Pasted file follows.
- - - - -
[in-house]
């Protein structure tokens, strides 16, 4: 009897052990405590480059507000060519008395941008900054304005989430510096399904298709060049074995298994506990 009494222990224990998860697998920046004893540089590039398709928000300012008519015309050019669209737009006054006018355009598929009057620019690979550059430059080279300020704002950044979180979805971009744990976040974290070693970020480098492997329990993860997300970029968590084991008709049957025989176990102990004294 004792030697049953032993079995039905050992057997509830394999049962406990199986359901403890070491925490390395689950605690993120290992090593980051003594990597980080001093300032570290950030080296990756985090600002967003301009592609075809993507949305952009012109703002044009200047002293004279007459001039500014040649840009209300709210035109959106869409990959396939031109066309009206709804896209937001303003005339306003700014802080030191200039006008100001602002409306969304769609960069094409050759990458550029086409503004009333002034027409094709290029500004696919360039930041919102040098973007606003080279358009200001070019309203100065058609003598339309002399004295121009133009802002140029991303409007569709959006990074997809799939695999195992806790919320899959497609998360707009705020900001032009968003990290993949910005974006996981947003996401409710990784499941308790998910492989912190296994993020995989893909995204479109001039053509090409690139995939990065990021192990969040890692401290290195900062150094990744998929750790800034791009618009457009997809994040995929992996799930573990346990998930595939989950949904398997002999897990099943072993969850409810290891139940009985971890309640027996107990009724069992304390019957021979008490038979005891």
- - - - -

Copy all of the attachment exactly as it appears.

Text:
[in-house]
């Protein structure tokens, strides 16, 4: 009897052990405590480059507000060519008395941008900054304005989430510096399904298709060049074995298994506990 009494222990224990998860697998920046004893540089590039398709928000300012008519015309050019669209737009006054006018355009598929009057620019690979550059430059080279300020704002950044979180979805971009744990976040974290070693970020480098492997329990993860997300970029968590084991008709049957025989176990102990004294 004792030697049953032993079995039905050992057997509830394999049962406990199986359901403890070491925490390395689950605690993120290992090593980051003594990597980080001093300032570290950030080296990756985090600002967003301009592609075809993507949305952009012109703002044009200047002293004279007459001039500014040649840009209300709210035109959106869409990959396939031109066309009206709804896209937001303003005339306003700014802080030191200039006008100001602002409306969304769609960069094409050759990458550029086409503004009333002034027409094709290029500004696919360039930041919102040098973007606003080279358009200001070019309203100065058609003598339309002399004295121009133009802002140029991303409007569709959006990074997809799939695999195992806790919320899959497609998360707009705020900001032009968003990290993949910005974006996981947003996401409710990784499941308790998910492989912190296994993020995989893909995204479109001039053509090409690139995939990065990021192990969040890692401290290195900062150094990744998929750790800034791009618009457009997809994040995929992996799930573990346990998930595939989950949904398997002999897990099943072993969850409810290891139940009985971890309640027996107990009724069992304390019957021979008490038979005891």